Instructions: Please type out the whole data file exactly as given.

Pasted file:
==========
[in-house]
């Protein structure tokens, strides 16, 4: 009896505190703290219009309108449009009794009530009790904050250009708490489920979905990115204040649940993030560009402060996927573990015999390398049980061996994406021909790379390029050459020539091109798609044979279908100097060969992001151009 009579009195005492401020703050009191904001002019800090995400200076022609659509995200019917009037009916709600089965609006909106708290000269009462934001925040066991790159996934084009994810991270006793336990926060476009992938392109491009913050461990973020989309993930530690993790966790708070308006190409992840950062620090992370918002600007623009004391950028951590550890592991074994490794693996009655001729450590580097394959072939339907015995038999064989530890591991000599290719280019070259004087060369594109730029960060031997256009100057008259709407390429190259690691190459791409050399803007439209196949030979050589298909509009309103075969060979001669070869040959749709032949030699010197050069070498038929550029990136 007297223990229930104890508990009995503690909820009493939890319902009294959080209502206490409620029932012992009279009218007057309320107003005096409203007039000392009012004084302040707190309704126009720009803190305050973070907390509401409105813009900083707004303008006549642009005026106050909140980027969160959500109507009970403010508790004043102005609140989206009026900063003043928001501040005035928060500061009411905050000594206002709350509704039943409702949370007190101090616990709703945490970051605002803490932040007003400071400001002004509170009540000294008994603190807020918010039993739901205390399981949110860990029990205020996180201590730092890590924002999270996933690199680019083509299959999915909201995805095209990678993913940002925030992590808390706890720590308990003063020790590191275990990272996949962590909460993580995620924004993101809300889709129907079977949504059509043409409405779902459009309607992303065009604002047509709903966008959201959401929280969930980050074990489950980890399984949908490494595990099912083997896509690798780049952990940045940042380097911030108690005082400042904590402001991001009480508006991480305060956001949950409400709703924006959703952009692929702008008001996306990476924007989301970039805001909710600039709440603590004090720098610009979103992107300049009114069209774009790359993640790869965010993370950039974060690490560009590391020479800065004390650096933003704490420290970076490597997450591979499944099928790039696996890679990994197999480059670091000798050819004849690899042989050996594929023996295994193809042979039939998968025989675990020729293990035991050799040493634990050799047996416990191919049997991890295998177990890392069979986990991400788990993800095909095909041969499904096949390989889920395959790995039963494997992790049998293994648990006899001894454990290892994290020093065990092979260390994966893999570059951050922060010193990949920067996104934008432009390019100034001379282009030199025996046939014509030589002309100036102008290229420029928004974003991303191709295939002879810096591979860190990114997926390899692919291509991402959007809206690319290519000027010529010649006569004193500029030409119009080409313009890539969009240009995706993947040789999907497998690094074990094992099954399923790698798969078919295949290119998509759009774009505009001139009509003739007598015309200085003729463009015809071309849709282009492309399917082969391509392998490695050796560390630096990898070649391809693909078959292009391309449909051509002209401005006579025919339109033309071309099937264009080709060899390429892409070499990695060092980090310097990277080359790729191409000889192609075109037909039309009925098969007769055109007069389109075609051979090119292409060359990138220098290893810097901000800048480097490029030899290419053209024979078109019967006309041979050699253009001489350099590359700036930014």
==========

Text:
[in-house]
């Protein structure tokens, strides 16, 4: 009896505190703290219009309108449009009794009530009790904050250009708490489920979905990115204040649940993030560009402060996927573990015999390398049980061996994406021909790379390029050459020539091109798609044979279908100097060969992001151009 009579009195005492401020703050009191904001002019800090995400200076022609659509995200019917009037009916709600089965609006909106708290000269009462934001925040066991790159996934084009994810991270006793336990926060476009992938392109491009913050461990973020989309993930530690993790966790708070308006190409992840950062620090992370918002600007623009004391950028951590550890592991074994490794693996009655001729450590580097394959072939339907015995038999064989530890591991000599290719280019070259004087060369594109730029960060031997256009100057008259709407390429190259690691190459791409050399803007439209196949030979050589298909509009309103075969060979001669070869040959749709032949030699010197050069070498038929550029990136 007297223990229930104890508990009995503690909820009493939890319902009294959080209502206490409620029932012992009279009218007057309320107003005096409203007039000392009012004084302040707190309704126009720009803190305050973070907390509401409105813009900083707004303008006549642009005026106050909140980027969160959500109507009970403010508790004043102005609140989206009026900063003043928001501040005035928060500061009411905050000594206002709350509704039943409702949370007190101090616990709703945490970051605002803490932040007003400071400001002004509170009540000294008994603190807020918010039993739901205390399981949110860990029990205020996180201590730092890590924002999270996933690199680019083509299959999915909201995805095209990678993913940002925030992590808390706890720590308990003063020790590191275990990272996949962590909460993580995620924004993101809300889709129907079977949504059509043409409405779902459009309607992303065009604002047509709903966008959201959401929280969930980050074990489950980890399984949908490494595990099912083997896509690798780049952990940045940042380097911030108690005082400042904590402001991001009480508006991480305060956001949950409400709703924006959703952009692929702008008001996306990476924007989301970039805001909710600039709440603590004090720098610009979103992107300049009114069209774009790359993640790869965010993370950039974060690490560009590391020479800065004390650096933003704490420290970076490597997450591979499944099928790039696996890679990994197999480059670091000798050819004849690899042989050996594929023996295994193809042979039939998968025989675990020729293990035991050799040493634990050799047996416990191919049997991890295998177990890392069979986990991400788990993800095909095909041969499904096949390989889920395959790995039963494997992790049998293994648990006899001894454990290892994290020093065990092979260390994966893999570059951050922060010193990949920067996104934008432009390019100034001379282009030199025996046939014509030589002309100036102008290229420029928004974003991303191709295939002879810096591979860190990114997926390899692919291509991402959007809206690319290519000027010529010649006569004193500029030409119009080409313009890539969009240009995706993947040789999907497998690094074990094992099954399923790698798969078919295949290119998509759009774009505009001139009509003739007598015309200085003729463009015809071309849709282009492309399917082969391509392998490695050796560390630096990898070649391809693909078959292009391309449909051509002209401005006579025919339109033309071309099937264009080709060899390429892409070499990695060092980090310097990277080359790729191409000889192609075109037909039309009925098969007769055109007069389109075609051979090119292409060359990138220098290893810097901000800048480097490029030899290419053209024979078109019967006309041979050699253009001489350099590359700036930014």